ScienceWise - Jan/Feb 2009

The Editor's Corner

More like a sponge cake than the Queen Mary

Amongst the stories in our first 2009 edition of ScienceWise we take a brief look at some Australian geckos that are capable of parthenogenesis or asexual reproduction. In effect, some members of this species have the built in ability to clone themselves.

Given the enormous efforts most animals go to in order to attract a suitable mate - fancy feathers, elaborate dances, learning to play the guitar - one might wonder what nature was "thinking" when it "invented" sexual reproduction. Why don't we all use parthenogenesis? I guess the answer lies in the fundamental laws of physics and the very nature of life on earth.

The thing is, billions of years ago single celled organisms mostly did reproduce asexually. Sexual reproduction itself evolved, so it must have offered an advantage. Today we believe that advantage comes from the fact that mixing your genes with those of other members of your species frequently introduces what biologists call heterosis or hybrid vigour. Organisms that are a product of both parents have double the genes to choose from and often (though not always) express a batter pick of genes than could be found in either parent.

Another important point is that life on Earth isn't static. The climate changes as do the plants and animals any organism has to share its environment with. Most individuals of a species don't express the less desirable recessive genes buried deep in their DNA. But such genes and the odd individuals that do express them, give a species variability than can be crucial to surviving changes in habitat.

For example, as the world stands; if you were a diminutive tiger only 10cm tall, you would be at a disadvantage because you'd only be able to bite a gazelle on the ankle. But if suddenly all the large prey animals disappeared (maybe because the strange looking primates you've occasionally seen, begin to fill the atmosphere with CO2?) Then it's your lucky day. You can hunt mice and survive whereas the large "normal" tigers can't. This kind of diversity, variability and adaption is the engine room of evolution.

So given that sexual reproduction is great for evolution, why would cloning not be a good selfish strategy for a particular animal? The answer to that comes from physics. The second law of thermodynamics tells us that the entropy of an isolated system always tends to increase. In plain language this means that when you copy something over and over mistakes inevitably occur and the resulting disorder just gets worse and worse over time. Eventually your cloned DNA would become riddled with errors and quite useless. You'd also be competing with other animals around you that were constantly evolving and improving and pretty soon you'd feel very much like last year's model.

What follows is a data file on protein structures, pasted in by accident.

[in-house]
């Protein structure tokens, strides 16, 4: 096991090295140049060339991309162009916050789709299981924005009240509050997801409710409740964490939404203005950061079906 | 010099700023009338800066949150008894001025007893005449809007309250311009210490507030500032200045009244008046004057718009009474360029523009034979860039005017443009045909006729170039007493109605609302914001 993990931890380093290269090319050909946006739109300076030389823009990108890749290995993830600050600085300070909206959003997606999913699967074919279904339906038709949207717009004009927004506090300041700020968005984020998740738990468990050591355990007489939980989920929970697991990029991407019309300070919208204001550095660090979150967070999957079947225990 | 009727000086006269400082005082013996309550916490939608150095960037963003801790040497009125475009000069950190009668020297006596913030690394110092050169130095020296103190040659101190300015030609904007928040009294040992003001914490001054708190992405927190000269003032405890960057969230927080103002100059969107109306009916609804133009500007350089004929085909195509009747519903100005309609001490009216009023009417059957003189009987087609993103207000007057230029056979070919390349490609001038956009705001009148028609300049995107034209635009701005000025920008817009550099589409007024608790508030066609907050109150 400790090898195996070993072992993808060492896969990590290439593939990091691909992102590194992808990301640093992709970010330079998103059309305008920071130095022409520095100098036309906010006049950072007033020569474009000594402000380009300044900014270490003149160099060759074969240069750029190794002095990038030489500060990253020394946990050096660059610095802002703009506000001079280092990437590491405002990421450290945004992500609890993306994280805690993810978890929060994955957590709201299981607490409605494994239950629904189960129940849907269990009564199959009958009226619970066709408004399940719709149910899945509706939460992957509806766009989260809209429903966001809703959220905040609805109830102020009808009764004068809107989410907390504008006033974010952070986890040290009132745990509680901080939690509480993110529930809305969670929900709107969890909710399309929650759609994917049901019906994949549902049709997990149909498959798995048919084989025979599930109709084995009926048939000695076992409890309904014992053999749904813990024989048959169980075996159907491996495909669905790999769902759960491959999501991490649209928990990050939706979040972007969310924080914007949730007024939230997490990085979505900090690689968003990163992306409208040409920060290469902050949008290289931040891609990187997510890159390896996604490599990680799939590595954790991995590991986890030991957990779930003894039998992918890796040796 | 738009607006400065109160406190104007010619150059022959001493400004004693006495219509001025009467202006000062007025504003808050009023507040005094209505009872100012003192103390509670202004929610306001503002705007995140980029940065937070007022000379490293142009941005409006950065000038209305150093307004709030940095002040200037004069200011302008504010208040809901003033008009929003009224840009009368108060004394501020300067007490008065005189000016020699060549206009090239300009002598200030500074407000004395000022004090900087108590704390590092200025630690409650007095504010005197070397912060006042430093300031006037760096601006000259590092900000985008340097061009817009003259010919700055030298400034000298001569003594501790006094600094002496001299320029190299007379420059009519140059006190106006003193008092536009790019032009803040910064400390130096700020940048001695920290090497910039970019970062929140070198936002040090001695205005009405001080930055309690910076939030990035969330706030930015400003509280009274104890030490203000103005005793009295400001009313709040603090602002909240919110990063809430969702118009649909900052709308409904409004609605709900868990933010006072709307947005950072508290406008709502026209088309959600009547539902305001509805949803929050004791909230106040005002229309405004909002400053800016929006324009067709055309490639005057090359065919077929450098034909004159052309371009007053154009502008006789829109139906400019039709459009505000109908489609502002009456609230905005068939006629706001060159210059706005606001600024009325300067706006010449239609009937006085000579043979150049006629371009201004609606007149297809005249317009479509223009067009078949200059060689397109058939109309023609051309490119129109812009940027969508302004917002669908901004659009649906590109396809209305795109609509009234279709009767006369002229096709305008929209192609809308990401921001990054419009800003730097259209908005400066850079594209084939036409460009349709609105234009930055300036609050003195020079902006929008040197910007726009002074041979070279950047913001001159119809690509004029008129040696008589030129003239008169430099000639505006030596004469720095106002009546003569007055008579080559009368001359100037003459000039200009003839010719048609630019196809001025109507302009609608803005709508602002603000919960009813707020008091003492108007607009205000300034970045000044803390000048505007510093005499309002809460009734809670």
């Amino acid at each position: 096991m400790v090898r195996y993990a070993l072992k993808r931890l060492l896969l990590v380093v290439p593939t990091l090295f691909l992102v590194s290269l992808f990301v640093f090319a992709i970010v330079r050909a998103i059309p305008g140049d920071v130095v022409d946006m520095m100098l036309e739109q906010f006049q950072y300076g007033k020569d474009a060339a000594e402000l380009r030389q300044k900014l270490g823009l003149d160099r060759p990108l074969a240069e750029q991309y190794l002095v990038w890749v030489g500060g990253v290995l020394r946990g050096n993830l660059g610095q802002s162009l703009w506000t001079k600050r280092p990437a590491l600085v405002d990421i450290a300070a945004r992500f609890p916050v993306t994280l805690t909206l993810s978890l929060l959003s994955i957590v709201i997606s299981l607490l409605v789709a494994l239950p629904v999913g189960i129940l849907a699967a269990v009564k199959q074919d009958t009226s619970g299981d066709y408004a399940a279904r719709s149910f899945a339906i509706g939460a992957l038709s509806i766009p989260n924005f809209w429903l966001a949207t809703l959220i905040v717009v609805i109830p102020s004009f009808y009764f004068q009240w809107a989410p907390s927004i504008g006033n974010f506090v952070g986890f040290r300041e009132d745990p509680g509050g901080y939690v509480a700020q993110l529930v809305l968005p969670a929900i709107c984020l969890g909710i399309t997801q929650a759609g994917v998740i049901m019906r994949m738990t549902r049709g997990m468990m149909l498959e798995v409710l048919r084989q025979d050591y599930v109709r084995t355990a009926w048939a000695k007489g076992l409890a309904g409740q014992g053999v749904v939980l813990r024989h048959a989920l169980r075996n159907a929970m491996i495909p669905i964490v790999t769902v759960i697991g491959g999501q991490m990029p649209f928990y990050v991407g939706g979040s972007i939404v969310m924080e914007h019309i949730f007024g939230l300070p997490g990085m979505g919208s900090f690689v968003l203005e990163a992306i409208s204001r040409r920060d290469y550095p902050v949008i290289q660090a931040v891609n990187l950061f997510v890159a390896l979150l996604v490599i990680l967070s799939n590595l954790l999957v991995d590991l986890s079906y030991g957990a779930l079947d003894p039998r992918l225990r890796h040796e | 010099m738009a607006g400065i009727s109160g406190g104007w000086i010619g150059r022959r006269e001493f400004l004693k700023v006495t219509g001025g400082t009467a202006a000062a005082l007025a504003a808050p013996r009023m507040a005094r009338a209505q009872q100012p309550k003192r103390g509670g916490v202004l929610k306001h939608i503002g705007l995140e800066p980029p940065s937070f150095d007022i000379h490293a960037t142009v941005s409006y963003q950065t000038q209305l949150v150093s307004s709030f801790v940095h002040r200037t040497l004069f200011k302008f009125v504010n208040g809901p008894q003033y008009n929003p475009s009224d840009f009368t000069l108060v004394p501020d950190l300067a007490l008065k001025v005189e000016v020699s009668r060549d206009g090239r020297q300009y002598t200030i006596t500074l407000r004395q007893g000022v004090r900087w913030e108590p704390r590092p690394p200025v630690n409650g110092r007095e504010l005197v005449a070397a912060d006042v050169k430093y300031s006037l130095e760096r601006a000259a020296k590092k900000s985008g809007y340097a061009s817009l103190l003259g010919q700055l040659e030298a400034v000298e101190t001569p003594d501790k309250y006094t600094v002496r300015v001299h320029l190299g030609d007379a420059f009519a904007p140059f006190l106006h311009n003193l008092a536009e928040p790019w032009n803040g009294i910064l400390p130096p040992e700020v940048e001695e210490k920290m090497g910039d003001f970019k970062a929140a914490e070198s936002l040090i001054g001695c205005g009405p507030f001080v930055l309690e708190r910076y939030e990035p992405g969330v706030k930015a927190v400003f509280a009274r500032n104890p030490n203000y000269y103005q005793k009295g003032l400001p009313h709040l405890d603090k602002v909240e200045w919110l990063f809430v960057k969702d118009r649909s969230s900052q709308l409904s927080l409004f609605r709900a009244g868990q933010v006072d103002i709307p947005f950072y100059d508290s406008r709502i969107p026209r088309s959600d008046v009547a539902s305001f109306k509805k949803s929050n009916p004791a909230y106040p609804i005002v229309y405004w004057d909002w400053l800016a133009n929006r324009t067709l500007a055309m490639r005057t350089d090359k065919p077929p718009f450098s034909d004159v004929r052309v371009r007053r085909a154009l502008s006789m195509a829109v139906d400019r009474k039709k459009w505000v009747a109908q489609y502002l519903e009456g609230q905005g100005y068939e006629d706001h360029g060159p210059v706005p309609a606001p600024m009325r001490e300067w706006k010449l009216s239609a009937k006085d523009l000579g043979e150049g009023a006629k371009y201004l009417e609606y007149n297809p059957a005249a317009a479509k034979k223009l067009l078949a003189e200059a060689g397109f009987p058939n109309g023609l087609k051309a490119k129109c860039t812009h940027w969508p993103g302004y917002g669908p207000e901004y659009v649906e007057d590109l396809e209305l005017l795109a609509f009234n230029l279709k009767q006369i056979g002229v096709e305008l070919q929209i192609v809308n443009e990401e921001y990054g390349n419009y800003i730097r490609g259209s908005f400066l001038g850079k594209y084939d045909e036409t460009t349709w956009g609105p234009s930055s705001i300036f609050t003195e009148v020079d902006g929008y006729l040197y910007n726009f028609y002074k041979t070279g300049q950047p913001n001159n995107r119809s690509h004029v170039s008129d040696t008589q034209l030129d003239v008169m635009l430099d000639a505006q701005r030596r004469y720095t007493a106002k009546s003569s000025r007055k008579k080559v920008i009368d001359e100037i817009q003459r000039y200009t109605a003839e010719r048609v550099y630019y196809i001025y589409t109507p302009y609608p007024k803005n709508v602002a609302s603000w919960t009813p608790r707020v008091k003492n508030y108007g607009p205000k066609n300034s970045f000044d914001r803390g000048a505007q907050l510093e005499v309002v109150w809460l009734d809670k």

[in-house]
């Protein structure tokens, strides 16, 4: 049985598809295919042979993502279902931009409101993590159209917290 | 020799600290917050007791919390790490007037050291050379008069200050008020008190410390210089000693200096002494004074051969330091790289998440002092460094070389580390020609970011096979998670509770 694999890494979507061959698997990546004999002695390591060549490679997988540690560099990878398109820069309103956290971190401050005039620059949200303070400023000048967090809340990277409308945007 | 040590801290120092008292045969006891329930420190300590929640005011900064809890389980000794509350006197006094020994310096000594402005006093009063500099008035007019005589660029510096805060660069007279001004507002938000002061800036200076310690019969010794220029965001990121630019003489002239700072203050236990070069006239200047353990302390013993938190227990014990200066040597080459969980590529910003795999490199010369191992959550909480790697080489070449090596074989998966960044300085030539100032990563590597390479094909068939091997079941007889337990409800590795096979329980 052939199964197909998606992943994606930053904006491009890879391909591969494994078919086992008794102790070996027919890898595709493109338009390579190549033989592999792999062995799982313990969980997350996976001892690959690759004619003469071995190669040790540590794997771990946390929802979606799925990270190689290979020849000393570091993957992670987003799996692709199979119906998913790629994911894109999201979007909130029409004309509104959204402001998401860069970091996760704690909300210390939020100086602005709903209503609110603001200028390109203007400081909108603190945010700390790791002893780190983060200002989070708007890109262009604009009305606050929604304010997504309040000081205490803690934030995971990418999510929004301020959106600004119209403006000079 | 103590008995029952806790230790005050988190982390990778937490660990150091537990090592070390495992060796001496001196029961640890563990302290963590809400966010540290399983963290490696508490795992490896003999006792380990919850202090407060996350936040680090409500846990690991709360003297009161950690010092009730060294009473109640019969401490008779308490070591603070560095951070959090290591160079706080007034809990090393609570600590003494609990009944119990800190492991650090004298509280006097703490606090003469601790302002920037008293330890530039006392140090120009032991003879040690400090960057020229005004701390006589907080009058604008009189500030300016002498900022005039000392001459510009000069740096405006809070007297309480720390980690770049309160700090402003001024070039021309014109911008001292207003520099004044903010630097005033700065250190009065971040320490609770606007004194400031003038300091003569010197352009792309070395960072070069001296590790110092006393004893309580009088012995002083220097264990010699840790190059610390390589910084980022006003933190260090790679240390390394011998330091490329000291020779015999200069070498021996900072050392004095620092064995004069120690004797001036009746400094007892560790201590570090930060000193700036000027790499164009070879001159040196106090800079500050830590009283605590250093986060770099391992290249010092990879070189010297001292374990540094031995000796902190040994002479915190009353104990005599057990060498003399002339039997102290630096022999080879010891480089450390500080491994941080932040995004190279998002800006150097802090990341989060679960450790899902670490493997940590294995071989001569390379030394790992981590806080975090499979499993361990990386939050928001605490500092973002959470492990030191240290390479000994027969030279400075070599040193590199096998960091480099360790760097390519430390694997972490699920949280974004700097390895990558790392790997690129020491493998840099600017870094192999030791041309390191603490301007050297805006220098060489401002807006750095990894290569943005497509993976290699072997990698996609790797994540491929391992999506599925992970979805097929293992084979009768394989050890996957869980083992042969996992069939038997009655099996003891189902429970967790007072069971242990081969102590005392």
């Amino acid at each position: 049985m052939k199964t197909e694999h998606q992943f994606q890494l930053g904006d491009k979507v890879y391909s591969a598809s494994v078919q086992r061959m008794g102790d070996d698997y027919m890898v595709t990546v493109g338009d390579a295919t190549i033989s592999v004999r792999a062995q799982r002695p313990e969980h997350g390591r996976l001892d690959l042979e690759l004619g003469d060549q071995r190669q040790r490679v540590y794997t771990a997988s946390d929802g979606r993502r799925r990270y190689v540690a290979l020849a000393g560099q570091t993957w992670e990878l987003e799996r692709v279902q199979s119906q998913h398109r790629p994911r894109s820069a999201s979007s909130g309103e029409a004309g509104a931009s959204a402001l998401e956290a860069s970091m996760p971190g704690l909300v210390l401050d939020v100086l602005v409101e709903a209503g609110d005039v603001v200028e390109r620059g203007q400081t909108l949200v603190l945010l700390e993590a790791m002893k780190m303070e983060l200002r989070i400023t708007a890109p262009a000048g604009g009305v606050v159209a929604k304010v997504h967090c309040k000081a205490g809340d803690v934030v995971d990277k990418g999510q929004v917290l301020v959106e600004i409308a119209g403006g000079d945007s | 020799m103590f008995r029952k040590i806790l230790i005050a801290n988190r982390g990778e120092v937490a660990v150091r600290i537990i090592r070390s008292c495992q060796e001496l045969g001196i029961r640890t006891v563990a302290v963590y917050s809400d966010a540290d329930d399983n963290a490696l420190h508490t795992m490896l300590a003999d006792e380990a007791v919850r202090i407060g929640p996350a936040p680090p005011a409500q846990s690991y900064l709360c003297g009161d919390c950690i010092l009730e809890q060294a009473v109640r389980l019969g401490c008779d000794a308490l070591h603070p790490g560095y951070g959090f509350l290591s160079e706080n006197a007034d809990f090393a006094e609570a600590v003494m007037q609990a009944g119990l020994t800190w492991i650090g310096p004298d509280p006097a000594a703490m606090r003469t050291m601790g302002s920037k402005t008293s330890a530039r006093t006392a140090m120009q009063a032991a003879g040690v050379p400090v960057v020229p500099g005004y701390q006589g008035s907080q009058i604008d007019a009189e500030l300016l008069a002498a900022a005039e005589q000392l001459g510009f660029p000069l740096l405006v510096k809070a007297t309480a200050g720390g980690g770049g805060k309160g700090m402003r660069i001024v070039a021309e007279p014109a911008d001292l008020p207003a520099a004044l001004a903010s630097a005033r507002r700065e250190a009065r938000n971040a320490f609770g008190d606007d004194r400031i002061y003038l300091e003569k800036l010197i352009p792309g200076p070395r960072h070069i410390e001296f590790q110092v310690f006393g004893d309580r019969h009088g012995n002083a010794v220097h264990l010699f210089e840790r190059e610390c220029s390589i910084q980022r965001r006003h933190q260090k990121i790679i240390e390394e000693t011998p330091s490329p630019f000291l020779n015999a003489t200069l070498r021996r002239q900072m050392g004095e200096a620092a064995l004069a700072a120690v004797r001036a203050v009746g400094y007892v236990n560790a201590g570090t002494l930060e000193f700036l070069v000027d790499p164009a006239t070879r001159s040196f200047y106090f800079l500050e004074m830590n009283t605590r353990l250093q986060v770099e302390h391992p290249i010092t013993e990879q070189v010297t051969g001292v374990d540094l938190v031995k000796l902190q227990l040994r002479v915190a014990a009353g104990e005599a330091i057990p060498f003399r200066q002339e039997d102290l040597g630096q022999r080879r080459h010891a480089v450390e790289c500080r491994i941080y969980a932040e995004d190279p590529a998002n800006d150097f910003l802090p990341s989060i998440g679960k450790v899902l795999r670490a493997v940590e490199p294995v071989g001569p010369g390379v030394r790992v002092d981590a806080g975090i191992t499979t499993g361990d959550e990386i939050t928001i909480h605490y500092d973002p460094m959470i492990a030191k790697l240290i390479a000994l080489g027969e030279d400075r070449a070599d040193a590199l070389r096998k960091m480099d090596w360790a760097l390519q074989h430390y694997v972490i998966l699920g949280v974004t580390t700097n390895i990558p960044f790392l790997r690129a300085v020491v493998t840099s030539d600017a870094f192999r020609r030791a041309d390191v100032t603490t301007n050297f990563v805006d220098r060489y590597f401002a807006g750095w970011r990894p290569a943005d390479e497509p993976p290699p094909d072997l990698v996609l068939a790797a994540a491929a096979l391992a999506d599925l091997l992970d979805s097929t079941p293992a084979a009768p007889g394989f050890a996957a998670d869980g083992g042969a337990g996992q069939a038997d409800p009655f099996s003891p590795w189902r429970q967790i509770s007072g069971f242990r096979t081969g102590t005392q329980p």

Entropy is also one of the major theories to explain human aging. As cells repeatedly replicate errors occur and bad things happen. Sadly despite the claims of cosmetic manufacturers, this isn't an easy thing to fix because the human body isn't just one big porridge of cells. Our bodies also have mineral deposits like bone and connective collagen fibres holding us together. So as structures like the skin sustain and repair damage they slowly drift further and further from their "intended" shape.

One of the key things here is that our DNA isn't a blueprint for our body in the way the plans of the Queen Mary describe the structure of the ship. It's much more like a recipe for a sponge cake. So much flour, so many eggs, mix and bake at this temperature for this time. Your DNA tells a cell how to divide up into an embryo and eventually end up as you. But DNA isn't something cells in your adult body can refer back to see if your nose is still the shape it should be.

I suppose this is why nature doesn't create complex animals and maintain them in perfect repair indefinitely. The process just doesn't work that way. Which from our perspective as individuals is kind of a pity really! Then again, perhaps if nature did work that way, we'd all still be single celled amoebae and wouldn't be reading Sciencewise.

 

Dr Tim Wetherell

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